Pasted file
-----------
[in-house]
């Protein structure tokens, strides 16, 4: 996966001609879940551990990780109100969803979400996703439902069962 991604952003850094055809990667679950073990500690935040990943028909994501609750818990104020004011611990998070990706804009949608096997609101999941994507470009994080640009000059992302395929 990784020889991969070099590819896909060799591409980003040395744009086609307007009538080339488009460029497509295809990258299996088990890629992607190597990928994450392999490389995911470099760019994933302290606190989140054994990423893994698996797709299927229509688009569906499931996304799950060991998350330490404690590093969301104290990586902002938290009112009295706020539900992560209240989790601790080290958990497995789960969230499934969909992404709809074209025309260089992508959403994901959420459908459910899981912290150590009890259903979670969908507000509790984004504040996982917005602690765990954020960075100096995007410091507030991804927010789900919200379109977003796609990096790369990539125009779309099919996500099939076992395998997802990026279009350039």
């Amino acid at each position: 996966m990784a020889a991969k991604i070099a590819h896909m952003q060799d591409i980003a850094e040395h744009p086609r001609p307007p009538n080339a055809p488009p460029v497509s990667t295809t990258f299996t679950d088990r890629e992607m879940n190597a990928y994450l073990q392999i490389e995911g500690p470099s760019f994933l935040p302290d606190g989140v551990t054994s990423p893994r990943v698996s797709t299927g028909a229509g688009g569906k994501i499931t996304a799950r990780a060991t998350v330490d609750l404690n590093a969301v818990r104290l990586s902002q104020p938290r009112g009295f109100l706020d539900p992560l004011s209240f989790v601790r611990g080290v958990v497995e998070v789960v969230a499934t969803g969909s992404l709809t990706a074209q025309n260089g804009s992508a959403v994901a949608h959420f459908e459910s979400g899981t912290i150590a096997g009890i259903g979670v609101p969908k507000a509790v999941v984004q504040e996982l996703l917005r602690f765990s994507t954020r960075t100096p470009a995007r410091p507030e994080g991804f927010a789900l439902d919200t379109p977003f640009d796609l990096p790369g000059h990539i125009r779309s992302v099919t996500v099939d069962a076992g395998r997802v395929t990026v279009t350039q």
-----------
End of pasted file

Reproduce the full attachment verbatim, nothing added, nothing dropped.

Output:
[in-house]
């Protein structure tokens, strides 16, 4: 996966001609879940551990990780109100969803979400996703439902069962 991604952003850094055809990667679950073990500690935040990943028909994501609750818990104020004011611990998070990706804009949608096997609101999941994507470009994080640009000059992302395929 990784020889991969070099590819896909060799591409980003040395744009086609307007009538080339488009460029497509295809990258299996088990890629992607190597990928994450392999490389995911470099760019994933302290606190989140054994990423893994698996797709299927229509688009569906499931996304799950060991998350330490404690590093969301104290990586902002938290009112009295706020539900992560209240989790601790080290958990497995789960969230499934969909992404709809074209025309260089992508959403994901959420459908459910899981912290150590009890259903979670969908507000509790984004504040996982917005602690765990954020960075100096995007410091507030991804927010789900919200379109977003796609990096790369990539125009779309099919996500099939076992395998997802990026279009350039």
């Amino acid at each position: 996966m990784a020889a991969k991604i070099a590819h896909m952003q060799d591409i980003a850094e040395h744009p086609r001609p307007p009538n080339a055809p488009p460029v497509s990667t295809t990258f299996t679950d088990r890629e992607m879940n190597a990928y994450l073990q392999i490389e995911g500690p470099s760019f994933l935040p302290d606190g989140v551990t054994s990423p893994r990943v698996s797709t299927g028909a229509g688009g569906k994501i499931t996304a799950r990780a060991t998350v330490d609750l404690n590093a969301v818990r104290l990586s902002q104020p938290r009112g009295f109100l706020d539900p992560l004011s209240f989790v601790r611990g080290v958990v497995e998070v789960v969230a499934t969803g969909s992404l709809t990706a074209q025309n260089g804009s992508a959403v994901a949608h959420f459908e459910s979400g899981t912290i150590a096997g009890i259903g979670v609101p969908k507000a509790v999941v984004q504040e996982l996703l917005r602690f765990s994507t954020r960075t100096p470009a995007r410091p507030e994080g991804f927010a789900l439902d919200t379109p977003f640009d796609l990096p790369g000059h990539i125009r779309s992302v099919t996500v099939d069962a076992g395998r997802v395929t990026v279009t350039q």